I believe the impetus behind these cinematic artforms is our intense need to participate in a cultural event beyond the reach of our great unwashed hands. When news broke that a fourth Transformers movie was on the boards, well, it didn't take long for the fans to start cranking out their versions, until the real thing comes along. Right at this moment, what's floating around on YouTube as Transformer 4 fan trailers are more satirical mashup using previous movies and foreign commercials featuring morphing household appliances than any serious envisioning what the new film might be about. This may indicate the public's enthusiasm for the franchise's collapse in quality. (I'm looking at you Spielberg. Executive producer my arse...)
While fan trailers need to encapsulate the visual/audio impact of a theatrical preview, invariably they come off like a plot-foggy teaser trailer because they lack key dialogue to give their sequence of scenes a clear sense of story. To fill in the "plot" gaps you can essentially rip off other film trailers for select scenes. My youngest daughter is a big fan of the Transformers cartoons and enjoyed the first movie, and four years ago, in anticipation of the second movie, yes, I took up the challenge to make for her my own visioning of Transformers 2. Using early trailers for Transformers 2, G.I. Joe: The Rise of Cobra and 2012, I ran them through iMovie and made my first and only fan trailer, bringing to life the potential terrors unleashed on our hero and the world...if you mashed together all three movies. I took the narration of Optimus Prime and selected key phrases to give sequences from the three movies a binding effect. I would have preferred using higher quality videos, but the editing, music overlay, and the flow of the "story" is one that I'm proud of, considering the resources I had. My daughter loved it and watched it repeatedly.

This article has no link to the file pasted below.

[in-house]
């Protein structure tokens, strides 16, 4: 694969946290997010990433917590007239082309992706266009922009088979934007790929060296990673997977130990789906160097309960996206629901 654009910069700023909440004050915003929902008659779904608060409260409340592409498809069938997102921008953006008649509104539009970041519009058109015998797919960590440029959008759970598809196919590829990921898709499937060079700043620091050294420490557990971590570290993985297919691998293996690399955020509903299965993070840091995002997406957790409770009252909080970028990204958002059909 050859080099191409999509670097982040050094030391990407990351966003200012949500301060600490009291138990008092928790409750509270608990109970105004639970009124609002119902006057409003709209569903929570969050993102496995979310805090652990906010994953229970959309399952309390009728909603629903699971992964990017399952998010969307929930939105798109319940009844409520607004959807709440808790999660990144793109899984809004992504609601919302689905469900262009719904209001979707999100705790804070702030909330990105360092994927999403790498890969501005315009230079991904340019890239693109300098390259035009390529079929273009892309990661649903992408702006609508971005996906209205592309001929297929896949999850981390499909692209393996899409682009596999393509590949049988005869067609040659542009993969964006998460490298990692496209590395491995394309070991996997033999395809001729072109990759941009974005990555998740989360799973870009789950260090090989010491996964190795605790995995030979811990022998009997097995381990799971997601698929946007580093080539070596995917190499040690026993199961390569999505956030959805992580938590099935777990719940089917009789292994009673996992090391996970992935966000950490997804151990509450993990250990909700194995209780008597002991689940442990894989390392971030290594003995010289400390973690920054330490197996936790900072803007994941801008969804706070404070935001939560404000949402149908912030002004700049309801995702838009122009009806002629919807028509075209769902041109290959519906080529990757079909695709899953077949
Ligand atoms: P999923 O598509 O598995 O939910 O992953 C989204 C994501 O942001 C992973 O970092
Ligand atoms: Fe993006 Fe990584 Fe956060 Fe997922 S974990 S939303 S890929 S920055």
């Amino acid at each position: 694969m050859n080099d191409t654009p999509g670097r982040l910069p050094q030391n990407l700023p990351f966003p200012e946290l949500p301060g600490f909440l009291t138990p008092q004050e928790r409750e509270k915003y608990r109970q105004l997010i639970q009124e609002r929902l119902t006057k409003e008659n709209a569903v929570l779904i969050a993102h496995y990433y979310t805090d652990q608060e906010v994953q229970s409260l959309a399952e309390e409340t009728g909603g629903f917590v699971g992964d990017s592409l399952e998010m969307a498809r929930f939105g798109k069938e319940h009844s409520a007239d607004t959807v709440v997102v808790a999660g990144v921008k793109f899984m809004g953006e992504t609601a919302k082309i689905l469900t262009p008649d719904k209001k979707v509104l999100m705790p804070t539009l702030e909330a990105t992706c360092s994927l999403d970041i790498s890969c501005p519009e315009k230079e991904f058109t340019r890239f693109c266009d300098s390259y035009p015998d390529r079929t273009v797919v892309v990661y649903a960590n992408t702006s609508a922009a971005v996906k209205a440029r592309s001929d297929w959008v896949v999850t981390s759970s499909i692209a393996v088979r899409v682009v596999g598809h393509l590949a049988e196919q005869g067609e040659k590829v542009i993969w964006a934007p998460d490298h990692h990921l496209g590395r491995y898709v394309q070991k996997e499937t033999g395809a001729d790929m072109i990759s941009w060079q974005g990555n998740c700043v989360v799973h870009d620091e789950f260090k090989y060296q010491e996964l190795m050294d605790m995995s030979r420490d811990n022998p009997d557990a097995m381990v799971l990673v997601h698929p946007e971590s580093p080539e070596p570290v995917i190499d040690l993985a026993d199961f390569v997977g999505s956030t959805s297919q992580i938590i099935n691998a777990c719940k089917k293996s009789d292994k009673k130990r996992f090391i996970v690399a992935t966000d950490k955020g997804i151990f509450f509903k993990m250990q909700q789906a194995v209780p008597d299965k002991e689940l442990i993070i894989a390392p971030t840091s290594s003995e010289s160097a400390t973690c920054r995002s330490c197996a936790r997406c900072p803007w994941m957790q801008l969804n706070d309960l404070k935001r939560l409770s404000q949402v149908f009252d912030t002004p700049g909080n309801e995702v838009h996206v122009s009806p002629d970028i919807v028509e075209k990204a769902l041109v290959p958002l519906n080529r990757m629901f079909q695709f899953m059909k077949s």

fan trailer for Revenge of the Sith is perhaps the most visually complex I have seen from any fan.
Very few of us who love and play the sport of baseball, or any sport for that matter, will go on to play professionally. For those having a taste of filmmaking, you can play along side many of these professionals, and the dream to play for the big leagues may no longer be necessary. Through the network of social media you can play to an audience of thousands if not millions. With these little fan trailers you create, they help satiate that hero craving in all of us.